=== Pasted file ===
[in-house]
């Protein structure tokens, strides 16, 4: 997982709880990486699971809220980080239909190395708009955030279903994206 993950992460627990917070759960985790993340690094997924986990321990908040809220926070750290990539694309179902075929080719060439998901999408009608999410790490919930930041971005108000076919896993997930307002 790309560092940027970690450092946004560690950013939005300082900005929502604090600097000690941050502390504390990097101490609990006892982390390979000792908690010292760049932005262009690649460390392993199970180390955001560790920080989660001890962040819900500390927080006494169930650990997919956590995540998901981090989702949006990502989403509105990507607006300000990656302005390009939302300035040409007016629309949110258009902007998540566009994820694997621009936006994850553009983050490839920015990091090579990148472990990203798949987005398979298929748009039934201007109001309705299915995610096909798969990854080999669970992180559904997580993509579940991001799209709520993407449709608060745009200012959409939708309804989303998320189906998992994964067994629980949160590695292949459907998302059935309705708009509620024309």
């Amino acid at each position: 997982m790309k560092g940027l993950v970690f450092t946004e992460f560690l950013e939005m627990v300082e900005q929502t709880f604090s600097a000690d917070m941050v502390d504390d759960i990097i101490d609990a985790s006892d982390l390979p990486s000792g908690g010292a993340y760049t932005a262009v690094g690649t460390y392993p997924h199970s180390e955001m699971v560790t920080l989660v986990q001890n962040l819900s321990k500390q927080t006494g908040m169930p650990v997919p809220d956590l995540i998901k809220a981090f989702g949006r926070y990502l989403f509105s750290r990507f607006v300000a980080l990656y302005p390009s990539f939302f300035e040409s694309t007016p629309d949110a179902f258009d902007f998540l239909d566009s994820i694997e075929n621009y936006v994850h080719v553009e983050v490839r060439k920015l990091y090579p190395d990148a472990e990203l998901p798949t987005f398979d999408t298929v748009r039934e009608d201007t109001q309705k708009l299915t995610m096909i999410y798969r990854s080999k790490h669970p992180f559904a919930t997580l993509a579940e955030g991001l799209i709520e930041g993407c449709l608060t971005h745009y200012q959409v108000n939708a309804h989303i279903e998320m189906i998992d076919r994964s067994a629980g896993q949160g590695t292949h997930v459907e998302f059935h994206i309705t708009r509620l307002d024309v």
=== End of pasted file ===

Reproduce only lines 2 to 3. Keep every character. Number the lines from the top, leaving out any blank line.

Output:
């Protein structure tokens, strides 16, 4: 997982709880990486699971809220980080239909190395708009955030279903994206 993950992460627990917070759960985790993340690094997924986990321990908040809220926070750290990539694309179902075929080719060439998901999408009608999410790490919930930041971005108000076919896993997930307002 790309560092940027970690450092946004560690950013939005300082900005929502604090600097000690941050502390504390990097101490609990006892982390390979000792908690010292760049932005262009690649460390392993199970180390955001560790920080989660001890962040819900500390927080006494169930650990997919956590995540998901981090989702949006990502989403509105990507607006300000990656302005390009939302300035040409007016629309949110258009902007998540566009994820694997621009936006994850553009983050490839920015990091090579990148472990990203798949987005398979298929748009039934201007109001309705299915995610096909798969990854080999669970992180559904997580993509579940991001799209709520993407449709608060745009200012959409939708309804989303998320189906998992994964067994629980949160590695292949459907998302059935309705708009509620024309």
């Amino acid at each position: 997982m790309k560092g940027l993950v970690f450092t946004e992460f560690l950013e939005m627990v300082e900005q929502t709880f604090s600097a000690d917070m941050v502390d504390d759960i990097i101490d609990a985790s006892d982390l390979p990486s000792g908690g010292a993340y760049t932005a262009v690094g690649t460390y392993p997924h199970s180390e955001m699971v560790t920080l989660v986990q001890n962040l819900s321990k500390q927080t006494g908040m169930p650990v997919p809220d956590l995540i998901k809220a981090f989702g949006r926070y990502l989403f509105s750290r990507f607006v300000a980080l990656y302005p390009s990539f939302f300035e040409s694309t007016p629309d949110a179902f258009d902007f998540l239909d566009s994820i694997e075929n621009y936006v994850h080719v553009e983050v490839r060439k920015l990091y090579p190395d990148a472990e990203l998901p798949t987005f398979d999408t298929v748009r039934e009608d201007t109001q309705k708009l299915t995610m096909i999410y798969r990854s080999k790490h669970p992180f559904a919930t997580l993509a579940e955030g991001l799209i709520e930041g993407c449709l608060t971005h745009y200012q959409v108000n939708a309804h989303i279903e998320m189906i998992d076919r994964s067994a629980g896993q949160g590695t292949h997930v459907e998302f059935h994206i309705t708009r509620l307002d024309v």